Ontario producers may have planted more winter wheat acres this past fall, but they may be harvesting fewer this summer, regardless.
Mainly due to poor planting conditions, it’s possible that 15-20% of the total winter wheat acres planted in the province last fall will be ripped up and seeded to other crops this spring, Dale Cowan, senior agronomist with AGRIS Co-operative, said in an interview Monday. However, the damage will be worse in the heavy clay areas of Essex and Lambton counties, where he estimated that up to 40% of the acres could be abandoned.
“You seldom see more than 10% of the acres not make it (in most years),” Cowan said. “This year, overall in the province, it could 15% or 20% that doesn’t make it.”
Statistics Canada in December pegged Ontario winter wheat planted area for harvest in 2019 at 970,000 acres, up 20,000 from a year earlier. If accurate, Cowan’s estimate suggests that up to 194,000 of those acres will be lost, reducing total area down to 776,000 acres – just above the 13-year low of 700,000 acres in 2015.
Cowan said a relatively poor winter season, which resulted in plenty of ponding and sheets of ice, didn’t do the province’s winter wheat crop any favours, but it was really the wet, soggy and cold conditions during fall that really got the crop off on the wrong foot. Not only did plenty of the crop get planted beyond the ideal seeding window, but there just wasn’t enough heat past about the middle of October to get the crop germinated and emerged. In fact, some crops never emerged at all in the fall, and are still struggling to emerge now.
“It’s no surprise how the wheat crop looks (now), based on that,” he said. “Anything that’s heavy clay, poorly drained or late planted; we just didn’t have much in the way of growing degree days after the middle of October to germinate and emerge the crop.”
Meanwhile, the winter wheat crop isn’t just struggling in Ontario. Michigan and Ohio, which also predominately grow Soft Red Winter, were plagued as well by overly wet weather last fall that forced producers to plant late and into less than ideal conditions. A lack of snow cover, standing water, saturated soils, ice sheets and bouts of extreme cold during the winter only made things worse.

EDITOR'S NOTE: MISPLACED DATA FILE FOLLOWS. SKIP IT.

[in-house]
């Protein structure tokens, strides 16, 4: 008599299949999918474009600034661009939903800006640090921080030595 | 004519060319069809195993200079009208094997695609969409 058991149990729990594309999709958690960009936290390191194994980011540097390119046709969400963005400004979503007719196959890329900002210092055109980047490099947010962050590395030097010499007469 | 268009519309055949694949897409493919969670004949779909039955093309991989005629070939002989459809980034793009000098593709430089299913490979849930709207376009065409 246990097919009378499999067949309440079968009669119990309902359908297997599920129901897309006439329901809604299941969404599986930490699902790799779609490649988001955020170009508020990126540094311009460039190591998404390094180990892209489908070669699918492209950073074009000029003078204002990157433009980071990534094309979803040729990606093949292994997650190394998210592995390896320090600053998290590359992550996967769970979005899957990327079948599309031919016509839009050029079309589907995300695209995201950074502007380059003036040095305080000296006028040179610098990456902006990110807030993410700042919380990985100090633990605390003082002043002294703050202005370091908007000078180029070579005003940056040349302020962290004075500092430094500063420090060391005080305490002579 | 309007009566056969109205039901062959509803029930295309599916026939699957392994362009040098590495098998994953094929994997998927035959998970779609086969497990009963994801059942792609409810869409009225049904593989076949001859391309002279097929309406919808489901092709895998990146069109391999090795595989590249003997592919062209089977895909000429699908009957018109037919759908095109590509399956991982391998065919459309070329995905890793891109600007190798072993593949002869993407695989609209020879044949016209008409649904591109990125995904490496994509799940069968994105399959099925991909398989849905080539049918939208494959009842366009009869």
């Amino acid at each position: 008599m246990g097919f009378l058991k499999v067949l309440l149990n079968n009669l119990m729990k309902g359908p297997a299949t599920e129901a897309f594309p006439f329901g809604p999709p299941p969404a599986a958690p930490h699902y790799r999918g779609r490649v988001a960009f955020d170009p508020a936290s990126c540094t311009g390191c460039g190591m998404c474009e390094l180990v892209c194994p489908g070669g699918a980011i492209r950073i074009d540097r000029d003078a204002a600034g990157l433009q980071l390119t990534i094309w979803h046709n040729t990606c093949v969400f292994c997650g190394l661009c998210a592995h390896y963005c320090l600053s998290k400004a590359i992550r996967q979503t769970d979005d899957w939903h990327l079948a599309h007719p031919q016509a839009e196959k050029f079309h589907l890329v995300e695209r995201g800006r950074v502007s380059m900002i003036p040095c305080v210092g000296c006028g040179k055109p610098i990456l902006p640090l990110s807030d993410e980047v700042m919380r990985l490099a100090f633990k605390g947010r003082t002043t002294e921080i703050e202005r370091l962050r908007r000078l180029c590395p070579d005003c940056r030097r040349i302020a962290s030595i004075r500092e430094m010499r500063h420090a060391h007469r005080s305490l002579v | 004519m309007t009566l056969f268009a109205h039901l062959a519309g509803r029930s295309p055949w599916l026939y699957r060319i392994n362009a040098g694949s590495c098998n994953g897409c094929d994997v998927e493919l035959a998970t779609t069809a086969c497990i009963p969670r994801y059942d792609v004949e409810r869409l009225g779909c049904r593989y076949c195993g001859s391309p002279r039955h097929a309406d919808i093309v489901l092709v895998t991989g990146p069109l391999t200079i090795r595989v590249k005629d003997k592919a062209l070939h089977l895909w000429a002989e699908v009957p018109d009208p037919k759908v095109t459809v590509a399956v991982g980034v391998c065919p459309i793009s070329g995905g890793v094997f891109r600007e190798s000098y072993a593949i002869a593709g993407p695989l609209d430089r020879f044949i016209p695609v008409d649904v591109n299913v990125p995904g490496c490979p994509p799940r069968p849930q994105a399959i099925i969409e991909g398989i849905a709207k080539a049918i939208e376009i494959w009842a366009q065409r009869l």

Last week’s USDA crop progress report pegged the Michigan crop at just 25% good to excellent as of April 7, way down from 40% a week earlier and a whopping 38 points below a year earlier. At 29% good to excellent, the condition of the Ohio crop is an even worse 44 points below the previous year.
In the case of both states, abandonment rates are also expected to be above the norm.
Even in those areas in the province where the winter wheat crop was seeded in good time, Cowan said some producers are looking at drowned out areas.
Still, Cowan said the lack of consistent warm weather this spring means the winter crop has been slow to green up and start developing, meaning its difficult yet to get a truly accurate picture of just how good, or bad, it might be. Additionally, he said exceptionally strong straw prices - with some bids up to 10 cents/lb in the windrow – may prompt some producers to try and hang onto as many winter wheat acres as they can.
Source: DePutter Publishing Ltd.
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